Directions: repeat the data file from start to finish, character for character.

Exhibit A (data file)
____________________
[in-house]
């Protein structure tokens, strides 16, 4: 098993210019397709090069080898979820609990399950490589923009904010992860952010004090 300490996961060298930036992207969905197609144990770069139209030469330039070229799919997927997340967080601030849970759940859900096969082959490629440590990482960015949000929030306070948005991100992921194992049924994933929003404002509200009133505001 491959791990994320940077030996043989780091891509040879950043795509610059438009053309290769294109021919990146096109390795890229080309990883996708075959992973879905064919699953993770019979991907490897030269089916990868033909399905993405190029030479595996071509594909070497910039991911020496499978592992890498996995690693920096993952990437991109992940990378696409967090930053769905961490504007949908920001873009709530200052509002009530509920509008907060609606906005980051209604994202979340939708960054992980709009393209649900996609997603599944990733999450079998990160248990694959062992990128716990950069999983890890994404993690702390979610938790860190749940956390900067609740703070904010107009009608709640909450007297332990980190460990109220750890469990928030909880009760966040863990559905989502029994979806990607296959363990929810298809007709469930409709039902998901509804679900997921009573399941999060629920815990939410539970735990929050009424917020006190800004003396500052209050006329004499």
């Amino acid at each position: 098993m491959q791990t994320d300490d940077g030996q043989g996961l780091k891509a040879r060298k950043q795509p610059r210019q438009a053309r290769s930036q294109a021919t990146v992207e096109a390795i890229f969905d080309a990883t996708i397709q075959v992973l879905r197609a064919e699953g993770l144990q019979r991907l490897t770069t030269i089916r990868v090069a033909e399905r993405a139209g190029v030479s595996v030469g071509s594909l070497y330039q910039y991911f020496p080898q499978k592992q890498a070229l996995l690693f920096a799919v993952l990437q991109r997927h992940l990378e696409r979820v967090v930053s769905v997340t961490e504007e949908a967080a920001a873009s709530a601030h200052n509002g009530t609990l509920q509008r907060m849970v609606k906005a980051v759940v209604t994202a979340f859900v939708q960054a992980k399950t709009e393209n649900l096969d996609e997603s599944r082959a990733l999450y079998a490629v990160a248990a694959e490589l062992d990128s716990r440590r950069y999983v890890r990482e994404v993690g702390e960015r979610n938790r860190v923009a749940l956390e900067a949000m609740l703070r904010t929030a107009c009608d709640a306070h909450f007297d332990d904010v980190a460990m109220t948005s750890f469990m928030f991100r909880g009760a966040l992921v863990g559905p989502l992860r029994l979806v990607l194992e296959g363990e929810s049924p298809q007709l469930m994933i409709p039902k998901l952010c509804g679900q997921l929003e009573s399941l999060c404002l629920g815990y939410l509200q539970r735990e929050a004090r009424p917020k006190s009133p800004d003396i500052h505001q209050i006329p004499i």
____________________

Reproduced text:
[in-house]
């Protein structure tokens, strides 16, 4: 098993210019397709090069080898979820609990399950490589923009904010992860952010004090 300490996961060298930036992207969905197609144990770069139209030469330039070229799919997927997340967080601030849970759940859900096969082959490629440590990482960015949000929030306070948005991100992921194992049924994933929003404002509200009133505001 491959791990994320940077030996043989780091891509040879950043795509610059438009053309290769294109021919990146096109390795890229080309990883996708075959992973879905064919699953993770019979991907490897030269089916990868033909399905993405190029030479595996071509594909070497910039991911020496499978592992890498996995690693920096993952990437991109992940990378696409967090930053769905961490504007949908920001873009709530200052509002009530509920509008907060609606906005980051209604994202979340939708960054992980709009393209649900996609997603599944990733999450079998990160248990694959062992990128716990950069999983890890994404993690702390979610938790860190749940956390900067609740703070904010107009009608709640909450007297332990980190460990109220750890469990928030909880009760966040863990559905989502029994979806990607296959363990929810298809007709469930409709039902998901509804679900997921009573399941999060629920815990939410539970735990929050009424917020006190800004003396500052209050006329004499």
């Amino acid at each position: 098993m491959q791990t994320d300490d940077g030996q043989g996961l780091k891509a040879r060298k950043q795509p610059r210019q438009a053309r290769s930036q294109a021919t990146v992207e096109a390795i890229f969905d080309a990883t996708i397709q075959v992973l879905r197609a064919e699953g993770l144990q019979r991907l490897t770069t030269i089916r990868v090069a033909e399905r993405a139209g190029v030479s595996v030469g071509s594909l070497y330039q910039y991911f020496p080898q499978k592992q890498a070229l996995l690693f920096a799919v993952l990437q991109r997927h992940l990378e696409r979820v967090v930053s769905v997340t961490e504007e949908a967080a920001a873009s709530a601030h200052n509002g009530t609990l509920q509008r907060m849970v609606k906005a980051v759940v209604t994202a979340f859900v939708q960054a992980k399950t709009e393209n649900l096969d996609e997603s599944r082959a990733l999450y079998a490629v990160a248990a694959e490589l062992d990128s716990r440590r950069y999983v890890r990482e994404v993690g702390e960015r979610n938790r860190v923009a749940l956390e900067a949000m609740l703070r904010t929030a107009c009608d709640a306070h909450f007297d332990d904010v980190a460990m109220t948005s750890f469990m928030f991100r909880g009760a966040l992921v863990g559905p989502l992860r029994l979806v990607l194992e296959g363990e929810s049924p298809q007709l469930m994933i409709p039902k998901l952010c509804g679900q997921l929003e009573s399941l999060c404002l629920g815990y939410l509200q539970r735990e929050a004090r009424p917020k006190s009133p800004d003396i500052h505001q209050i006329p004499i």